Cutting back on things you love

One Snarky Chica with Issues made a good point a while back on her blog about people cutting back on items in an effort to be more frugal, but in essence, cutting back on the wrong things!

Blurb from her post:

I know someone that loves coffee. I am talking about serious love here.

To embrace frugality, she started drinking cheap coffee. She has said that she does not like it as much. The brand that she prefers is about twice the cost. And she goes through a LOT of coffee so it adds up.

Read the rest of the post here.

What I had commented was that I didn’t understand why people cut back on things that they truly enjoy and love.

Take me for example.

I truly enjoy and love eating good food.

Like chicken. I am not talking about loving St-Hubert, Swiss Chalet or Kentucky Fried Chicken quality… don’t get me wrong, those are okay once in a while, but I am talking about organic, grain-fed chicken that is just bursting with flavour with every bite and needs very little seasoning. Plus I cook the food myself.

For me, if I cheaped out and bought chicken that was not as tasty, looked kind of grey, but was $1.50 off at the supermarket because they’re trying to move it quick, I would have saved more than the $1.50 (because better chicken costs more), but I would have not as been happy eating my food.

I would rather cut back on entertainment such as going out to eat, going to the movies (of which I haven’t done in a year and a half), or whatever else I deem not to be as high as a priority as my food.

What I find people cut back on, the minute they have to be frugal is in the food category: Groceries, Coffees, Teas, Lattes or Lunches Out.

I can totally see why.

People cut back on groceries because they are the fastest, quickest way without a lot of work to cut back on.

All they have to do is compare prices between a regular chicken and an organic, grain-fed chicken. Never mind the pasty grey colour of the regular chicken, it’s $1.50 cheaper!!!!!

What kills me, is not really the fact that people do this because they cannot afford to buy higher quality food

(I am DEFINITELY not trying to target families who are already trying to make ends meet on their meager income)

but it’s the fact that they continue to keep a budget that allows them to eat out at a restaurant, blowing $50 a meal, when that could really go the mile at a grocery store.

$50 / $1.50 = 33.333~

You could essentially take that $50 eating out budget put it towards your grocery budget, and if you normally buy 33 regular chickens, you can now buy 33 high quality chickens (as the difference) instead!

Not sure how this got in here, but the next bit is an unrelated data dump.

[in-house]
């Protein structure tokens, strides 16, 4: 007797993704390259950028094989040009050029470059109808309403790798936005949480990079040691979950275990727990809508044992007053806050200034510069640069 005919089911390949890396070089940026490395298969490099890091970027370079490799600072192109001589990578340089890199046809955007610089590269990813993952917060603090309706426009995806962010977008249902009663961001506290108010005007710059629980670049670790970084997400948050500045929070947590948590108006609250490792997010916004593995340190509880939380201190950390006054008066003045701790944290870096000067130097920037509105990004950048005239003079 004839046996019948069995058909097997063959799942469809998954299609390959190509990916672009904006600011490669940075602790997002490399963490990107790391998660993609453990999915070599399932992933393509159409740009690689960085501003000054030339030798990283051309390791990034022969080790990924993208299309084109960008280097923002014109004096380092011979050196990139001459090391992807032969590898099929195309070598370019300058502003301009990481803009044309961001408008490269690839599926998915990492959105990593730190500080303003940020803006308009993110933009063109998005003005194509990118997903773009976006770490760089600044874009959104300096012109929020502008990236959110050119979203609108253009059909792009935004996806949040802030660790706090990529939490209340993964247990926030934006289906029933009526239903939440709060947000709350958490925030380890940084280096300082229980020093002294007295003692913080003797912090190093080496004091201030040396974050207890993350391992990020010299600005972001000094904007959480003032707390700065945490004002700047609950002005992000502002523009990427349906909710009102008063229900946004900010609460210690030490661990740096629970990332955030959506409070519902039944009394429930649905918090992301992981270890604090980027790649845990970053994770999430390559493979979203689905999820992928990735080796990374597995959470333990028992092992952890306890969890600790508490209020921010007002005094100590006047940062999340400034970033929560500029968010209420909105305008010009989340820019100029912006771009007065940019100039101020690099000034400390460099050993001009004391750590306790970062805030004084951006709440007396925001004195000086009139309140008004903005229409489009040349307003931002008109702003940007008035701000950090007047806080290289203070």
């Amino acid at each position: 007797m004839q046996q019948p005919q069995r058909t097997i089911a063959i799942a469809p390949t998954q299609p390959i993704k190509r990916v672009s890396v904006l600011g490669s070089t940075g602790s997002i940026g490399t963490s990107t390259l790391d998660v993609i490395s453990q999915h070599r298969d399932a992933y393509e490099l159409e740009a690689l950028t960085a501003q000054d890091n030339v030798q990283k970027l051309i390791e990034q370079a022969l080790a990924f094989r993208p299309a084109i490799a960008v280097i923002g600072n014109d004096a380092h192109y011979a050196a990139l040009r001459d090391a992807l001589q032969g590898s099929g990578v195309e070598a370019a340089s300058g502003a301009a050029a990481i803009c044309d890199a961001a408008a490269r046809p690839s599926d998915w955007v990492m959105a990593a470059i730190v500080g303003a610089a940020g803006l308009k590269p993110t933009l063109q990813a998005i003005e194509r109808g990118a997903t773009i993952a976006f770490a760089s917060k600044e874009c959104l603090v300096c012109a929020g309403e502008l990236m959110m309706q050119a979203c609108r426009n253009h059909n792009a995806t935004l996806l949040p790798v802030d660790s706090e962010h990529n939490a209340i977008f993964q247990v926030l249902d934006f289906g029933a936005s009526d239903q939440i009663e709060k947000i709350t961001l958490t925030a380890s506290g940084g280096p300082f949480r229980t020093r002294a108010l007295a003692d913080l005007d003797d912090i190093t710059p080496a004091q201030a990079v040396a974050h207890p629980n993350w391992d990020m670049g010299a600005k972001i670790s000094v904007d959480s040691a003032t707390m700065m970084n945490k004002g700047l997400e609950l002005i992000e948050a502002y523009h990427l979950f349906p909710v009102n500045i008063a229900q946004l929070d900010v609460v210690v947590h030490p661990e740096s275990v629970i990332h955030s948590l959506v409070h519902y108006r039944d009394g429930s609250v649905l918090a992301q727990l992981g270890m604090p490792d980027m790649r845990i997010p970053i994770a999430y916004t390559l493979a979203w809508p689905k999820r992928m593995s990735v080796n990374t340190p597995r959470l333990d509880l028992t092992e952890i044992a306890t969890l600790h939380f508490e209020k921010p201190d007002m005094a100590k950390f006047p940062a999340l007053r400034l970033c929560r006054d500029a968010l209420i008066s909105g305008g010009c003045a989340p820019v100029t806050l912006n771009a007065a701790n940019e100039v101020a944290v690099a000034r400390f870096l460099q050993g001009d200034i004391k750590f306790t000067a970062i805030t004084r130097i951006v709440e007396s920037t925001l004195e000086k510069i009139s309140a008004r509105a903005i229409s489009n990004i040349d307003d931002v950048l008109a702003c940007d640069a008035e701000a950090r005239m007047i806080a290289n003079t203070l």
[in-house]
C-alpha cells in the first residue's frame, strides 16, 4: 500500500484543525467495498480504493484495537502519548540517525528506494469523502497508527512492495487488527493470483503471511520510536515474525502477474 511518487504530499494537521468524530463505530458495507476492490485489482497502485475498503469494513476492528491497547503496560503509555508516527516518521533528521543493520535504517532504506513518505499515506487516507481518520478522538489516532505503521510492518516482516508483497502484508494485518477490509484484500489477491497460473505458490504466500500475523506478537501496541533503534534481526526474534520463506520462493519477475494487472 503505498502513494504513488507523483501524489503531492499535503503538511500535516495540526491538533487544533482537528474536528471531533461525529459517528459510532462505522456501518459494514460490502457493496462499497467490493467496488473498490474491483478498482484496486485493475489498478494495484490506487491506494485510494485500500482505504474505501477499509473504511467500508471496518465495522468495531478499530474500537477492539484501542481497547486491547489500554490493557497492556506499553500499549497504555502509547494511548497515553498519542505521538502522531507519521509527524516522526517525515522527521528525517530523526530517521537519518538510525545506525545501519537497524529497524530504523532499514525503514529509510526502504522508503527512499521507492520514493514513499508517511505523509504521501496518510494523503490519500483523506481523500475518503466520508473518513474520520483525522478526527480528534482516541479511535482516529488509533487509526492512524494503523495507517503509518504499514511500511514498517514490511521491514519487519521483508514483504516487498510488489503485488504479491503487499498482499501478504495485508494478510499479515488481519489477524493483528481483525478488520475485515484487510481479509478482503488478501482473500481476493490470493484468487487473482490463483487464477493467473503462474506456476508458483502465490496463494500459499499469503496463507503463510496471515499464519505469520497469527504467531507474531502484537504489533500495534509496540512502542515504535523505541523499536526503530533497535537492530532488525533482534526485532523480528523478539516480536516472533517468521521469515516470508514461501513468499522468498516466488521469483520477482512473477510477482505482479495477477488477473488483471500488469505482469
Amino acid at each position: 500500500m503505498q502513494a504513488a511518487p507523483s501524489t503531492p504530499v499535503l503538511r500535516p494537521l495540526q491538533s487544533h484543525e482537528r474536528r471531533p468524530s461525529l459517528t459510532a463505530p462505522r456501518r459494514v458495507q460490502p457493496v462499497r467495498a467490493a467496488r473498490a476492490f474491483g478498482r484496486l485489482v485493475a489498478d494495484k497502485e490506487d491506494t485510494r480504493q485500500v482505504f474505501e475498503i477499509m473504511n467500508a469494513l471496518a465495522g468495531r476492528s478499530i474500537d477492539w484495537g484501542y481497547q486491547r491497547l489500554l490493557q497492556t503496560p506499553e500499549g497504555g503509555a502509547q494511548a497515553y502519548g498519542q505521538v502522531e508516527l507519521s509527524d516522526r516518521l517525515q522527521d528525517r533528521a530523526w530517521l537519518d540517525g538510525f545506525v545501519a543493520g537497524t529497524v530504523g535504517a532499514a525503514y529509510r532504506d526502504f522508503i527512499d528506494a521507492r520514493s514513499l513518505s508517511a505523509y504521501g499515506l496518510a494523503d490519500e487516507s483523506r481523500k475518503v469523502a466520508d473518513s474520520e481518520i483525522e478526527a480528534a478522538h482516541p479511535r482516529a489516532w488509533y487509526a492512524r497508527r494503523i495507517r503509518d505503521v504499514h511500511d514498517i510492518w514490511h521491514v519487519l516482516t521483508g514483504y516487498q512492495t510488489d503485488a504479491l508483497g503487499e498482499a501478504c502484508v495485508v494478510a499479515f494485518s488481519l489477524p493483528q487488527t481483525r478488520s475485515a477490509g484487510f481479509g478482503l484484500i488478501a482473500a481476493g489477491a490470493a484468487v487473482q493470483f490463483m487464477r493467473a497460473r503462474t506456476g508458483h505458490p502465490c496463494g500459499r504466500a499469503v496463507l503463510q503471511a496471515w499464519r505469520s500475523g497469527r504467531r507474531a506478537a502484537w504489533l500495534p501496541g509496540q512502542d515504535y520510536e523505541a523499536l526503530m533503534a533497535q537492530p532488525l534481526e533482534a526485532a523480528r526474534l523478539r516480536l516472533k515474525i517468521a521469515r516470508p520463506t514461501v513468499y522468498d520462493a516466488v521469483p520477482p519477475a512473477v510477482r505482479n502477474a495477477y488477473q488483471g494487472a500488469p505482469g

Now, I completely understand that if you LOVE to go out and eat, there ain’t no one stopping you from doing that. But the key point to remember is that eating out then becomes your PRIORITY luxury.

So in the coffee example above, she’s saving what… $50 a month, maximum? Maybe a bit more or less?

But every time she sips that substandard coffee (something that gives her great pleasure every day), she feels a bit cheated and resentful at her new budget.

Everyone, this is NOT the way to cut down on your expenses and to clear your debt quickly, or build a fat savings fund. If you feel resentful at your budget, you will be 90% sure to cheat on it and feel like a failure.

It’s a lot like dieting actually. Why deprive yourself (within reason)?

In conclusion:

Spend on what you want, don’t over spend what you cannot afford, but prioritize what is most important to you.

Ask yourself what makes you happy, and work towards it, or continue doing it but cut back on other parts in your budget (gas, eating out, entertainment, telephone, cellphone, internet usage, TV) that don’t give you as much bang for your buck.

Oh and by the way….

I am SO not giving you or anyone carte blanche to go out and spend like mad on a pair of sexy Loubous just because it gives you pleasure to go shopping and wear a fabulous pair of heels.

I am telling you to make intelligent choices that fit with your lifestyle and work FOR YOU.

Don’t listen to the PF pundits (PF = Personal Finance) who tell you that saving money on buying expensive coffee at Starbucks is the way to wealth.

It may be, for people who don’t love coffee, or for people who want to voluntarily take up the proverbial whip and punish themselves for having debt, but this is not what I believe works for everyone.

I am most DEFINITELY not your average PF blogger.

About the Author

Just a girl trying to find a balance between being a Shopaholic and a Saver. I cleared $60,000 in 18 months earning $65,000 gross/year. Now I am self-employed, and you can read more about my story here, or visit my other blog: The Everyday Minimalist.